Part 2 - The Key Ingredient Missing from Your Practice
You spend a lot of time working on technique. Your ability to play fast. To play difficult lines.
You spend a lot of time learning tunes, vocabulary and maybe even theory.
All these things are important.
But you’re still ignoring one key aspect that applies no matter what instrument you play, what style you play in, or what level you play at.
It’s your mind.
Your mental skills ALWAYS affect what you play. Failure to develop them will hold you back massively.
As Olympic diving coach Jeff Huber put it:
“Having mental skills won’t guarantee you an Olympic medal. But the LACK of mental skills will guarantee losing one”
You don't have to be sick to get better
Some musicians think that you only need to work on your mental skills if you’re experiencing problems.
So why do all the top sportsmen and women work so hard on this?
If anyone’s mentally tough, it’s them.
Yet they still choose to work on it every day.
And it makes a big difference
Before the 1988 Olympic games, Steven Ungerleider and Jacqueline Golding surveyed 1200 athletes.
They compared those who eventually qualified for the Olympics with those who narrowly missed out.
The two groups looked similar. They all trained hard, got plenty of sleep and ate well.
The only significant difference was that the successful athletes were doing MORE mental training than the ones who didn’t make the cut.
Even in purely physical events – more mental training equals better performance.
How does this work for musicians?
Haven’t musicians realised this already?
And, of course, pretty much all the great musicians have.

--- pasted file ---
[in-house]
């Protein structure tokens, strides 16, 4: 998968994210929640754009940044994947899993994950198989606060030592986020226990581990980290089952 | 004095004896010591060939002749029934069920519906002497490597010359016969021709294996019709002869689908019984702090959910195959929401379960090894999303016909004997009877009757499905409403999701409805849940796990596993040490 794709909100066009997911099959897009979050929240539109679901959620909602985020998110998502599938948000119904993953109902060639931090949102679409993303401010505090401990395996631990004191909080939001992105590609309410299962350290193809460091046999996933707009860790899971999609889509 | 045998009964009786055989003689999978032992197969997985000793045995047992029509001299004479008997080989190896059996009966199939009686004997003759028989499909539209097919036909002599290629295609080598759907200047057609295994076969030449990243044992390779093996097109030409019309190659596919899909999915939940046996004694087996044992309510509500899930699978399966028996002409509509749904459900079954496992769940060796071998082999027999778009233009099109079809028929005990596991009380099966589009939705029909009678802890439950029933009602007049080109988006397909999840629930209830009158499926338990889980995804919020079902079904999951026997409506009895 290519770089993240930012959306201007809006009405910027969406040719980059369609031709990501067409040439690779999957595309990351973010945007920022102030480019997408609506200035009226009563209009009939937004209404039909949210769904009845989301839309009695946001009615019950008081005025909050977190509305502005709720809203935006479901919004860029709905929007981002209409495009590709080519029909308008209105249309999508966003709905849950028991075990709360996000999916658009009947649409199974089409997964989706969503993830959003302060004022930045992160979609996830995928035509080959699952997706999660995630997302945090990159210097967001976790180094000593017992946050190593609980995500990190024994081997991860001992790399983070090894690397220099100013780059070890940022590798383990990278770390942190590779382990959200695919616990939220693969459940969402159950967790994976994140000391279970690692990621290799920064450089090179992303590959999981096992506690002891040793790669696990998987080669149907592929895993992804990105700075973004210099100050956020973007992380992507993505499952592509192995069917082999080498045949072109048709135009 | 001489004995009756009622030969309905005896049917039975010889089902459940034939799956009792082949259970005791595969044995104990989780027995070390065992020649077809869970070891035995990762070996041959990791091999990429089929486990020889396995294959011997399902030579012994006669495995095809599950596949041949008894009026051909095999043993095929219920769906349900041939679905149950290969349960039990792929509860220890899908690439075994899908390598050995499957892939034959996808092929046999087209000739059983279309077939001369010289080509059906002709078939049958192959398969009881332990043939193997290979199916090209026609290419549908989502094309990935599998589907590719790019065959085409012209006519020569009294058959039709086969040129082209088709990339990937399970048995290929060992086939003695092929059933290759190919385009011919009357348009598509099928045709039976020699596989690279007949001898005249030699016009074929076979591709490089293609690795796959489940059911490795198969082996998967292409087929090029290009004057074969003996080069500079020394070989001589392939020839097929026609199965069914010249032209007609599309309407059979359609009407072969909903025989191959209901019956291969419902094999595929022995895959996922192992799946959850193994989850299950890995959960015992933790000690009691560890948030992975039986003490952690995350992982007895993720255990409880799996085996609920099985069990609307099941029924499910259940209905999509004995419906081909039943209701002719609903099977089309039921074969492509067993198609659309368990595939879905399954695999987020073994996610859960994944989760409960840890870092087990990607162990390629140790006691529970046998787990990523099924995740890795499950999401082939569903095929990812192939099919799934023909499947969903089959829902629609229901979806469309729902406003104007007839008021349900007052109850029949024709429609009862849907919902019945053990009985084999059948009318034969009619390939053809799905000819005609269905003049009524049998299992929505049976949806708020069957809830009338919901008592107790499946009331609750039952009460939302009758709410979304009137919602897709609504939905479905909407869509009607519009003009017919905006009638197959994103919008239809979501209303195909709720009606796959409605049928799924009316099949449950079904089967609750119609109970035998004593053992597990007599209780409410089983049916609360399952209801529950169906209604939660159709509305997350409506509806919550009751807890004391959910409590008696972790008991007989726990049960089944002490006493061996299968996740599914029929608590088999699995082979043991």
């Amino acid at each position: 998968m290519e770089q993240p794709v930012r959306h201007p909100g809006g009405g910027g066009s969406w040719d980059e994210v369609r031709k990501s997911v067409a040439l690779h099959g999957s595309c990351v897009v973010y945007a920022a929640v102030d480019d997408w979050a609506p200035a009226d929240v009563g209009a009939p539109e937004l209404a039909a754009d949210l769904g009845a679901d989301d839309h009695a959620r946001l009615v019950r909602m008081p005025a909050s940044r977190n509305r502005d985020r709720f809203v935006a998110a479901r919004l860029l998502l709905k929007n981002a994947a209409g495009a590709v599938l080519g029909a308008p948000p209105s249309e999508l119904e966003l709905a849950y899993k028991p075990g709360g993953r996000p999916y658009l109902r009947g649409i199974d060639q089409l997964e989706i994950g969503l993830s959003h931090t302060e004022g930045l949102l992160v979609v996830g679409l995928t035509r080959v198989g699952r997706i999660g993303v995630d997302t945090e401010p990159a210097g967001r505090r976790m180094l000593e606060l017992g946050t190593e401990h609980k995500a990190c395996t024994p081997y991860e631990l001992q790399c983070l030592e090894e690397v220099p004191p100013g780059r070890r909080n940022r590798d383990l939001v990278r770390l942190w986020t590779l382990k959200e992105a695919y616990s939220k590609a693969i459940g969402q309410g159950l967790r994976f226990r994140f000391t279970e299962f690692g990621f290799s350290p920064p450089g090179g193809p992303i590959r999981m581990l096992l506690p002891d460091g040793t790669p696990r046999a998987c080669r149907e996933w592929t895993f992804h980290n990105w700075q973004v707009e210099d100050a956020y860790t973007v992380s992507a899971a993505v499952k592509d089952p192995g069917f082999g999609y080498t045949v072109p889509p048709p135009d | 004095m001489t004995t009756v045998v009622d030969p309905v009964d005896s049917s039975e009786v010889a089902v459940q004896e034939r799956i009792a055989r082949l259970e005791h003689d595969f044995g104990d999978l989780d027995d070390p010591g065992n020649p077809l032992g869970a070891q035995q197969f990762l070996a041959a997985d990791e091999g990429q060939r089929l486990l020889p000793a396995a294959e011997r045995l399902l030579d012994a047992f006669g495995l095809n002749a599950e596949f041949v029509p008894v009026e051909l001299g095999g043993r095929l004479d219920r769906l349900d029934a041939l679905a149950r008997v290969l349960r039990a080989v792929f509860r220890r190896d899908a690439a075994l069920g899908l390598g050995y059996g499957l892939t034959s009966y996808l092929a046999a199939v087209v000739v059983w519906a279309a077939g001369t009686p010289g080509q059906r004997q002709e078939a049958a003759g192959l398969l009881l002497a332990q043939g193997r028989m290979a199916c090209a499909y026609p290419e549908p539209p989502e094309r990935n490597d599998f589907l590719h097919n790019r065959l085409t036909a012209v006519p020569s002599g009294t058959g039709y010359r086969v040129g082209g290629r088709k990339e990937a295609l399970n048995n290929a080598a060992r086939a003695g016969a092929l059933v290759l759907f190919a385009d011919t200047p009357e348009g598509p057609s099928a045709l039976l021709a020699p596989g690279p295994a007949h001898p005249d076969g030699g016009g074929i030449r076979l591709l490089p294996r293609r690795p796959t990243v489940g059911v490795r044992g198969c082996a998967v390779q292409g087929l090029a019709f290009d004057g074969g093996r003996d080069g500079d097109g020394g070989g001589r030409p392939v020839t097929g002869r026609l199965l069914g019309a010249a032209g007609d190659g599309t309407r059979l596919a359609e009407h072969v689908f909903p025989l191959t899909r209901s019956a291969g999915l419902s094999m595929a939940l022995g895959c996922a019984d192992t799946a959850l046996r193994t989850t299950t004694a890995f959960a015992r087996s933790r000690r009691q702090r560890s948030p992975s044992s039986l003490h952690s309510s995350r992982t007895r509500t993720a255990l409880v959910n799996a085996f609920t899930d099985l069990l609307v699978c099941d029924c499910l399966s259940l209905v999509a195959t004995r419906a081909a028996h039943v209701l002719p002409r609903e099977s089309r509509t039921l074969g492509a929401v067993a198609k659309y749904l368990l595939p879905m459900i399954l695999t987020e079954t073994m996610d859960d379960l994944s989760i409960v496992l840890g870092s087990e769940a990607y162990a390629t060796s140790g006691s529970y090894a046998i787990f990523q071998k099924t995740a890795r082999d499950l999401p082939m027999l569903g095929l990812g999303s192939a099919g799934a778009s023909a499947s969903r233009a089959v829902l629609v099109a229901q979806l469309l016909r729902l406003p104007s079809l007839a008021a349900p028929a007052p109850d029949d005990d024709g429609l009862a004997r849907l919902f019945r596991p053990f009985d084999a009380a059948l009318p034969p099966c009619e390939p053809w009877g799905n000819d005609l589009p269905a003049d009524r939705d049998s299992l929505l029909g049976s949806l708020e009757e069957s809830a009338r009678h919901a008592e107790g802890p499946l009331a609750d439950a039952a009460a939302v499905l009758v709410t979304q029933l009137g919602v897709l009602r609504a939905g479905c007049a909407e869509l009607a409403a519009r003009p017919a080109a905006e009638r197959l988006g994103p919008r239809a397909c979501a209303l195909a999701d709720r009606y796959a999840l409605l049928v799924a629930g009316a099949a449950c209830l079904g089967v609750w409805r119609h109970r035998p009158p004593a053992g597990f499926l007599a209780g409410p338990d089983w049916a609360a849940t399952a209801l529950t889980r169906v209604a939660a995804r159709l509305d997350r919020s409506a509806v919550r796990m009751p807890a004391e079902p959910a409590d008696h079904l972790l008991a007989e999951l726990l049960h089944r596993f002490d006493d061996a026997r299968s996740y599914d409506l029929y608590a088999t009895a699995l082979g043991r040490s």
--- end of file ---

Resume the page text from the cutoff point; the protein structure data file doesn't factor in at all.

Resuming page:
As young musicians were “paying their dues” they had the older guys acting as mentors.
They mastered their trade on the bandstand as much as in the practice room.
As Hal Galper recalled from playing with Cannonball Adderly:
“Let me make this very clear; to learn what I had to learn to play the gig, it took constant playing with these particular guys, three sets a night, for 50 weeks straight. This was the real school of the bandstand.”
But the mentor system has disappeared for most musicians. The modern world doesn’t work like that anymore.
So, you’re going to need some other way to get that sort of training.
It's not all bad news...
We’ve got advantages that the great musicians of the past didn’t have.
Sports psychology and other areas provide techniques that can reliably boost your mental skills.
We talked earlier about how pros focus relentlessly on their limiting factors.
This probably means your mental skills.
That might sound bad, but it’s actually good news!
It means that you could see massive growth if you choose to work on them. When you start from a low base in a skill then you improve rapidly.
Even musicians who have developed good mental skills naturally, without realising it, will see a huge improvement if they deliberately dedicate time to them.
No idea how to actually work on your mental skills?
Fear not – I’ll show you that now.